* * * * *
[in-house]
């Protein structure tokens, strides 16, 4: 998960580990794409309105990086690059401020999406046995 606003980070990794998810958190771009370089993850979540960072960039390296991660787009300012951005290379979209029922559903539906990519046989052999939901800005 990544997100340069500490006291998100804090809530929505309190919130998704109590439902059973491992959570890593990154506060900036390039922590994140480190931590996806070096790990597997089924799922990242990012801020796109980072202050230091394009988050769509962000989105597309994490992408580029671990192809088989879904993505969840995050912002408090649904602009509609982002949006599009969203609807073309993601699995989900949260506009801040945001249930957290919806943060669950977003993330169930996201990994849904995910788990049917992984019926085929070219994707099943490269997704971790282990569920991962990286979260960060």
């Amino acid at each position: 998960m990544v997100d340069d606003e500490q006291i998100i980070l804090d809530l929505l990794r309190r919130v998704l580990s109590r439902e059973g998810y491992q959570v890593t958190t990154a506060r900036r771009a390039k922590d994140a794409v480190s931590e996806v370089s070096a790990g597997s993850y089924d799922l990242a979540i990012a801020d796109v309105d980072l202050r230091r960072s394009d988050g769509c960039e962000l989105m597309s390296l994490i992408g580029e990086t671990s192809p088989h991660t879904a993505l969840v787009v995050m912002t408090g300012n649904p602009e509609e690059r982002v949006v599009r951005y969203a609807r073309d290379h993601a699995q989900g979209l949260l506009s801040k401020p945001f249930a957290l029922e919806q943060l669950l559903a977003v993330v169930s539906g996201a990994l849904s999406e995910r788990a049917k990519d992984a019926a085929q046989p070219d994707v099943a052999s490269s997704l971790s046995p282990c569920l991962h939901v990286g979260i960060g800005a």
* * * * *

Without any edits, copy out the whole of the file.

[in-house]
């Protein structure tokens, strides 16, 4: 998960580990794409309105990086690059401020999406046995 606003980070990794998810958190771009370089993850979540960072960039390296991660787009300012951005290379979209029922559903539906990519046989052999939901800005 990544997100340069500490006291998100804090809530929505309190919130998704109590439902059973491992959570890593990154506060900036390039922590994140480190931590996806070096790990597997089924799922990242990012801020796109980072202050230091394009988050769509962000989105597309994490992408580029671990192809088989879904993505969840995050912002408090649904602009509609982002949006599009969203609807073309993601699995989900949260506009801040945001249930957290919806943060669950977003993330169930996201990994849904995910788990049917992984019926085929070219994707099943490269997704971790282990569920991962990286979260960060």
């Amino acid at each position: 998960m990544v997100d340069d606003e500490q006291i998100i980070l804090d809530l929505l990794r309190r919130v998704l580990s109590r439902e059973g998810y491992q959570v890593t958190t990154a506060r900036r771009a390039k922590d994140a794409v480190s931590e996806v370089s070096a790990g597997s993850y089924d799922l990242a979540i990012a801020d796109v309105d980072l202050r230091r960072s394009d988050g769509c960039e962000l989105m597309s390296l994490i992408g580029e990086t671990s192809p088989h991660t879904a993505l969840v787009v995050m912002t408090g300012n649904p602009e509609e690059r982002v949006v599009r951005y969203a609807r073309d290379h993601a699995q989900g979209l949260l506009s801040k401020p945001f249930a957290l029922e919806q943060l669950l559903a977003v993330v169930s539906g996201a990994l849904s999406e995910r788990a049917k990519d992984a019926a085929q046989p070219d994707v099943a052999s490269s997704l971790s046995p282990c569920l991962h939901v990286g979260i960060g800005a």